INDIA: In Four Generations

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The chill, gilded chamber of the House of Commons was hushed as the neat grey man in the neat grey business suit reached the climax of his speech. In the packed galleries tense, brown-skinned men leaned forward to catch every word. Prime Minister Clement Attlee's thin voice carried a statement fat with destiny. He read:

"His Majesty's Government wish to make it clear that it is their definite intention to take the necessary steps to effect the transference of power into responsible Indian hands by a date not later than June 1948."

Thus, last week, Great Britain took another and most decisive step to end her 175 years of rule in India. Britain's declaration had no strings attached. The Manchester Guardian called it "the greatest disengagement action in history."

Clement Attlee had another paper to read. There would be a new Viceroy in India for the 15-month period of Britain's withdrawal. Bluntly dismissed (but rewarded with an earldom) was taciturn Field Marshal Viscount Wavell of Cyrenaica and Winchester, the one-eyed soldier who did not always see eye-to-eye with his Labor Government bosses in London, or with Indian leaders. In his place would be handsome, 46-year-old "Dickie" Mountbatten (Rear Admiral Viscount Mountbatten of Burma), second cousin of King George VI.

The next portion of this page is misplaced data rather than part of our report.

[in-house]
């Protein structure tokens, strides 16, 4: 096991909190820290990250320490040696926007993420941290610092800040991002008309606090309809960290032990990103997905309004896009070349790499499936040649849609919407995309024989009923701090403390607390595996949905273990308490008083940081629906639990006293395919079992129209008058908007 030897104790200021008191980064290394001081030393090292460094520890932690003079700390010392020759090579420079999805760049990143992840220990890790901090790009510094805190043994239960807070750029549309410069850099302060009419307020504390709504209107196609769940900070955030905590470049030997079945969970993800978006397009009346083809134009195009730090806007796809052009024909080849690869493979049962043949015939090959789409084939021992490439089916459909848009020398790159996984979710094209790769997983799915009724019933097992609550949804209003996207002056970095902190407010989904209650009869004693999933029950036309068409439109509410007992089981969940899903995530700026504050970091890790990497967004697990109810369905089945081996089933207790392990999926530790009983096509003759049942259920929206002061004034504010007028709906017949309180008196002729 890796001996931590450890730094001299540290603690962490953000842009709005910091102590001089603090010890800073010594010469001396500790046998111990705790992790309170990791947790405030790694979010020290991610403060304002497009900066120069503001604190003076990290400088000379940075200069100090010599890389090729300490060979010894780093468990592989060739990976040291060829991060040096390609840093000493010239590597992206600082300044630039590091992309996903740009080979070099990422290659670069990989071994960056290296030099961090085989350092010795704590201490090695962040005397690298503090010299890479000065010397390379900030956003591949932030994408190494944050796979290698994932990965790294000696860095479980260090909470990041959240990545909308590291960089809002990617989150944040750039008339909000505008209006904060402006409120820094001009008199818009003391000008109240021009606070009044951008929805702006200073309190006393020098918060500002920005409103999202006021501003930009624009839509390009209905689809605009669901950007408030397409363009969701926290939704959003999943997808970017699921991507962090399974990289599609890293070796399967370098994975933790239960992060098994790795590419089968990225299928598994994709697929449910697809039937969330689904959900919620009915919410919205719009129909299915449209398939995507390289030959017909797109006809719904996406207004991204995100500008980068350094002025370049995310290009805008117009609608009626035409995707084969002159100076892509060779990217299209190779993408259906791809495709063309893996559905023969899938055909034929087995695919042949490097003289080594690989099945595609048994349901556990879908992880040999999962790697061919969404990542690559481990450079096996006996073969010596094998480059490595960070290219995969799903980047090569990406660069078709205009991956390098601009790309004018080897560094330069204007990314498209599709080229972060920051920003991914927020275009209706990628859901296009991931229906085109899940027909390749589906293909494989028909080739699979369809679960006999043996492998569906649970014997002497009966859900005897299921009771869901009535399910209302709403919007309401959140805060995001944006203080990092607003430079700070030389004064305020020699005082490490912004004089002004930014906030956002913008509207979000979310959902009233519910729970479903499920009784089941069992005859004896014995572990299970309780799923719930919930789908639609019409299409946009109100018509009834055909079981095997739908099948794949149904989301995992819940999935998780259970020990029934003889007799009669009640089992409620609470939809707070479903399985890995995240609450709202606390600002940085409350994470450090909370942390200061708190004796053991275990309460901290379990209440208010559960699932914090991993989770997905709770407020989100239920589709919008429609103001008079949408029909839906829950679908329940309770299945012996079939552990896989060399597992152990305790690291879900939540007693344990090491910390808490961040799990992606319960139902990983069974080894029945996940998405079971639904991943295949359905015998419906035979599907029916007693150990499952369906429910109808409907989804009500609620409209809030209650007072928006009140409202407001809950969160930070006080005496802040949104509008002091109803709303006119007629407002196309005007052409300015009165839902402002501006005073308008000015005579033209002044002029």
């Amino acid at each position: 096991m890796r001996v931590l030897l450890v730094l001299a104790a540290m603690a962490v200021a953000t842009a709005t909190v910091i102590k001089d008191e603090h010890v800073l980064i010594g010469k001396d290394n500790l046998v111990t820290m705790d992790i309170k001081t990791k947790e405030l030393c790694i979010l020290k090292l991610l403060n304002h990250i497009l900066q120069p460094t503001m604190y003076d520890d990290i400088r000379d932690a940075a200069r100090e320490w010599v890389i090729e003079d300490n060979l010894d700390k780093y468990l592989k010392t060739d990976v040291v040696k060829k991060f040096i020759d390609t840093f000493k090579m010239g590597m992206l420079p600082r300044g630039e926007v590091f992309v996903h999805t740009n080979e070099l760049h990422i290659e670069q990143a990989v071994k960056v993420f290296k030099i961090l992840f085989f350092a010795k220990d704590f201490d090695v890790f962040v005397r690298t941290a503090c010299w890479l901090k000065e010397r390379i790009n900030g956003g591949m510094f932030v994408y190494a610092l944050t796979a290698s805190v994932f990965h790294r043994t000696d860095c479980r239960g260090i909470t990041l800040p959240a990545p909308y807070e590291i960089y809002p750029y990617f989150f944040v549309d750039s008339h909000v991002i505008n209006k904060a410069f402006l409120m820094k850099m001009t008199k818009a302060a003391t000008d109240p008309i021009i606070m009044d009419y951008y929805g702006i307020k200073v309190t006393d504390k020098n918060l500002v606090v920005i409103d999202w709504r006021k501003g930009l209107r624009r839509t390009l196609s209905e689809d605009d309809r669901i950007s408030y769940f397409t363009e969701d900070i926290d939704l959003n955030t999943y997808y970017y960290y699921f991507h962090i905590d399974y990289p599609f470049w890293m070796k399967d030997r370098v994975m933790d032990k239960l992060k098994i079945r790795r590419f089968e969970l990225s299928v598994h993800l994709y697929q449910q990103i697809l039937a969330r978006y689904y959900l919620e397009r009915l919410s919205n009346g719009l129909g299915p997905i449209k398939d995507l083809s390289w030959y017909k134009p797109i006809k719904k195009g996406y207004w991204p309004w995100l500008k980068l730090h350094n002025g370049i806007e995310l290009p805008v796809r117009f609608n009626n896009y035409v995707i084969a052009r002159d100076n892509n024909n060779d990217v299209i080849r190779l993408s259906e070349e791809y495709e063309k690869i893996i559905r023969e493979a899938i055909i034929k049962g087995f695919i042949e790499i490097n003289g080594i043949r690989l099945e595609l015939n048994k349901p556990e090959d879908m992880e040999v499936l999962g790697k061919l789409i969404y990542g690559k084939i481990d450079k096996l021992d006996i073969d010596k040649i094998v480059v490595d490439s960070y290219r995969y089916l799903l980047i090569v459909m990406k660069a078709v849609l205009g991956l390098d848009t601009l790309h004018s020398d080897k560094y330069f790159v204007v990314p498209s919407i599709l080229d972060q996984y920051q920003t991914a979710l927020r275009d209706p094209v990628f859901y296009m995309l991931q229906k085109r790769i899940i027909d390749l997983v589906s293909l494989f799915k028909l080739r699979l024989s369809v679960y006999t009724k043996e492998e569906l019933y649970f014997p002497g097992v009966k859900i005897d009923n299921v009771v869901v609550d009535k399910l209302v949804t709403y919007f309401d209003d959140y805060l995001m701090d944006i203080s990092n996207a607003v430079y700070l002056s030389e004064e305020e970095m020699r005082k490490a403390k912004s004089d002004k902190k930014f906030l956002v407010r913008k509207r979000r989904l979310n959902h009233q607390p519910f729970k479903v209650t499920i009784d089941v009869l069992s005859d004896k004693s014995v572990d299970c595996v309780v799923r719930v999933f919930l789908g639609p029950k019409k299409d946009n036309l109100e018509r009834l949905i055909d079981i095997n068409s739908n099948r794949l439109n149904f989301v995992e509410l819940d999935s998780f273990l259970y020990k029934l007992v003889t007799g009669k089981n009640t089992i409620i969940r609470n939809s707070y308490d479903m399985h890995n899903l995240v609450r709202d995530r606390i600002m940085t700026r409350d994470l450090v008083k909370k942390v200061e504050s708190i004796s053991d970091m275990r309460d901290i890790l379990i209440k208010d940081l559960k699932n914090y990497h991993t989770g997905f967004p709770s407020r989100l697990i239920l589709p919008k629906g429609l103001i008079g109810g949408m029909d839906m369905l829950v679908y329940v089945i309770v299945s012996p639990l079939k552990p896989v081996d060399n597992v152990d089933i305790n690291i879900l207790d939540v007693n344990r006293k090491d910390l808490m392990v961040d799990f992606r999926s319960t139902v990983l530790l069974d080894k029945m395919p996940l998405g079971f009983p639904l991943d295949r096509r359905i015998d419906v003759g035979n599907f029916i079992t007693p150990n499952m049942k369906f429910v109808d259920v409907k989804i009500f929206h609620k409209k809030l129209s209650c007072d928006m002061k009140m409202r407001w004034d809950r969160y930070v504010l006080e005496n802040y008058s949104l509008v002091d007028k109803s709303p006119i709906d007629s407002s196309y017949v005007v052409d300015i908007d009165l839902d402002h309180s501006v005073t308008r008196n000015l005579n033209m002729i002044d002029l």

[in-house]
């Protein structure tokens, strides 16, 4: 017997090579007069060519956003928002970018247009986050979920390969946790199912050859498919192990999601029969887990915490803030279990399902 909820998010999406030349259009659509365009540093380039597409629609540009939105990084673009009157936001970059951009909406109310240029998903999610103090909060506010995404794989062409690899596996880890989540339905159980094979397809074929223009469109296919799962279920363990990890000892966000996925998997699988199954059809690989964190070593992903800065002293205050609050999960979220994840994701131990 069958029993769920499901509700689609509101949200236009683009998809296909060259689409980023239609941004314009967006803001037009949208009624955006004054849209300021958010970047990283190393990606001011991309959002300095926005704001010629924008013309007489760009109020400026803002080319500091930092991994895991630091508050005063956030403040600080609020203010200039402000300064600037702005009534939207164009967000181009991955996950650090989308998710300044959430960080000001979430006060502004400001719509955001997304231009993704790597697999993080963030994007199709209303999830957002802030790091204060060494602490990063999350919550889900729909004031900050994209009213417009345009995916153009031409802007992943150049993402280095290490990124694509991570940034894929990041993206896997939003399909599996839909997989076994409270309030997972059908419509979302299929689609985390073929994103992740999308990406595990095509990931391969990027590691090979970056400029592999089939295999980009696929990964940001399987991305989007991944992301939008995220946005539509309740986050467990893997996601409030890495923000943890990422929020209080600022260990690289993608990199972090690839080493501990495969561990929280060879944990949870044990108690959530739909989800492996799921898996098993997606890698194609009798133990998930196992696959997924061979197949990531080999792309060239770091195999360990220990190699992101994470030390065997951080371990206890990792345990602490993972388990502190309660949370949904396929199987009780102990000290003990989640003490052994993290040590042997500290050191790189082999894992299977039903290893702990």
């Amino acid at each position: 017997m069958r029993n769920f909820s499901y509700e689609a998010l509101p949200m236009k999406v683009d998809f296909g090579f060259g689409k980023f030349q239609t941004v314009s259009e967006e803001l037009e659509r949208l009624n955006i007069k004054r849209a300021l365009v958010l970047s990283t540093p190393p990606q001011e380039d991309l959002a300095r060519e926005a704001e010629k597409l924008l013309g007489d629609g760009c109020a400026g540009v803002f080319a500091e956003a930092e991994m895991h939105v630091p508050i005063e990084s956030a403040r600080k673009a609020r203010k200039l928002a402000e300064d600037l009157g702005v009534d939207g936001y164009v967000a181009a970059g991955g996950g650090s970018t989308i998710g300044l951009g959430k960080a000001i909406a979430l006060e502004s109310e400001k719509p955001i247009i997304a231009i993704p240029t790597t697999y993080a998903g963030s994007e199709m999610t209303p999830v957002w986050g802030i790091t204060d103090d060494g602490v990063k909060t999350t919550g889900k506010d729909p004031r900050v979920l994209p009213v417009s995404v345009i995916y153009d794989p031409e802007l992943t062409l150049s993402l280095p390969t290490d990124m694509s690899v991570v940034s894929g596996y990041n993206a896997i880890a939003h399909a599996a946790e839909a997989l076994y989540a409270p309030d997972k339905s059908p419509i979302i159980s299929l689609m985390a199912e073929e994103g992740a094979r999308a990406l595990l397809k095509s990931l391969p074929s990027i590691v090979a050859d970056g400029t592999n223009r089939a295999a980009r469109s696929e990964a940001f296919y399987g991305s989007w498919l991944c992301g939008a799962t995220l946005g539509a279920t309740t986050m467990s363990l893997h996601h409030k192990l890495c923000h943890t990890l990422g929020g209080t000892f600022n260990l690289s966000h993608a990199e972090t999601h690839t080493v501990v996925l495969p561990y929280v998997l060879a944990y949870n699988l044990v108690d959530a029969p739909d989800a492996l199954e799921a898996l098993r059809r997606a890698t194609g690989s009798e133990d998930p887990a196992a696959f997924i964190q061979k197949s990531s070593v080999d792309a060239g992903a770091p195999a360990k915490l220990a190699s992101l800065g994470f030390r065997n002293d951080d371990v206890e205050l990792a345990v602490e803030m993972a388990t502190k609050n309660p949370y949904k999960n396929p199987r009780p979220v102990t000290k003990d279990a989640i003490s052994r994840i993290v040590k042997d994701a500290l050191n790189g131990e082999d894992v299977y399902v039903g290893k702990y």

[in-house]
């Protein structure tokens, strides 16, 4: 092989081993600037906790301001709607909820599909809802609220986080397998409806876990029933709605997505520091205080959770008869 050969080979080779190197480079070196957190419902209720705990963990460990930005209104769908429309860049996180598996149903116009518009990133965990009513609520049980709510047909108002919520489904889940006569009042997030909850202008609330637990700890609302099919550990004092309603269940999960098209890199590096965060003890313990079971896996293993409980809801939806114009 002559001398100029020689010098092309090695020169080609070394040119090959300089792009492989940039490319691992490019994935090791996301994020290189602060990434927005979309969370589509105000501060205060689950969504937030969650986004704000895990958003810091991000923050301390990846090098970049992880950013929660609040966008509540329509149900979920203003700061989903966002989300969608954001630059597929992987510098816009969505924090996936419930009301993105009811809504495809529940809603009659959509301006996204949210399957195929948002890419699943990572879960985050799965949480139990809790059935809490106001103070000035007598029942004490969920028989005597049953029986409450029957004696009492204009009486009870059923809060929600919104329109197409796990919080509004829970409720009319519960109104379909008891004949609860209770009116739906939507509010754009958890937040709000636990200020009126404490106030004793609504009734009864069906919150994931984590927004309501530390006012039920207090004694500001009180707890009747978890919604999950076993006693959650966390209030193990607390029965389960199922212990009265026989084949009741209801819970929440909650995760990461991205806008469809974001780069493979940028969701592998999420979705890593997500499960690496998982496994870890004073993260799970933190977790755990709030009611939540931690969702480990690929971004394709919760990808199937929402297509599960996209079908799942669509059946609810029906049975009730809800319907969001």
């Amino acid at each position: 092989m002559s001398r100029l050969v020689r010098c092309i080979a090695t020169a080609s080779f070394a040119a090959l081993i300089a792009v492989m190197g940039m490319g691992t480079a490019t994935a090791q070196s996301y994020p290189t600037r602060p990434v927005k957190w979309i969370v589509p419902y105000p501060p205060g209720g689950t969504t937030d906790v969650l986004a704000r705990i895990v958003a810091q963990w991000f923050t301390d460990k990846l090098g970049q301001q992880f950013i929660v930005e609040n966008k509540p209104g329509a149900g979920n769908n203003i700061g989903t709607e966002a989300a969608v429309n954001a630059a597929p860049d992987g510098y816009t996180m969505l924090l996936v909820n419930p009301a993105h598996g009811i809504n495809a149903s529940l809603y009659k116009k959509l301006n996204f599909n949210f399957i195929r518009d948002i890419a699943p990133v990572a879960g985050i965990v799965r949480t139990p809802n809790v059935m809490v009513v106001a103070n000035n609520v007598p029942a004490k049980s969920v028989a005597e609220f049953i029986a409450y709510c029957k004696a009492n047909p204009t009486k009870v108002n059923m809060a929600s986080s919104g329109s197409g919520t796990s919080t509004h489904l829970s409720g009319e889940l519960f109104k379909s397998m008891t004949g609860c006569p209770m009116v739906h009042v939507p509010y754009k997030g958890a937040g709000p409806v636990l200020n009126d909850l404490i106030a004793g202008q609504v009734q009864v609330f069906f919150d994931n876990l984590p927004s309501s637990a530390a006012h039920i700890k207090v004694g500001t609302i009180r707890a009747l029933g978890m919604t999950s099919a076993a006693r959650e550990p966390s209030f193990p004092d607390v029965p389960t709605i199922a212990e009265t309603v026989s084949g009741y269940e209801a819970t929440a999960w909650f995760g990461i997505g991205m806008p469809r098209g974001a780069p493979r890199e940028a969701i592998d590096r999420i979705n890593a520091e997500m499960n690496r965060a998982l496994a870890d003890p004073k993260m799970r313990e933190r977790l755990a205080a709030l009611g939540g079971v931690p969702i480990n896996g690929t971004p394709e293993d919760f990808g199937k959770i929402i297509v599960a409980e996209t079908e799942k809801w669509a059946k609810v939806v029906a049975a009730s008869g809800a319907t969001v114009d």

Thunderstorm. When Attlee finished his speech, all eyes turned to Churchill, who had been sitting on the Tory front bench wrapped in glowering gloom and a heavy black overcoat. He rose ponderously, demanded the reason for Wavell's replacement.

"No, sir," snapped Attlee. "I have made this announcement with regard to the termination of the viceroyalty of Lord Wavell, and I do not propose to add anything to it."

Again & again—seven times altogether —Churchill charged to the attack amidst growing hubbub. "Surely," he cried, bringing up his left arm as his voice rose, "the right honorable gentleman did not wake up one morning and say, 'Oh, let us get another Viceroy!' It must have some purpose or reason behind it." He scowled across at Attlee, then slowly wheeled round like a battleship's gun turret and returned to his seat.

When the M.P.s were trooping out of the chamber, Attlee deliberately joined Churchill. As the argument grew hot between them, a crowd of M.P.s gathered around. As Churchill, still wrapped in his bulky overcoat, waved his arms up & down, Attlee seemed to shrink in size. They talked earnestly for a few moments, then Churchill's chubby face, still flushed, broke into a smile. The thunderstorm was over and they parted amicably. An M.P. privately explained: "Churchill also had difficulty with Wavell. He didn't give any reason when he fired Wavell from his Middle East command. There has been growing friction between Wavell and the Government."

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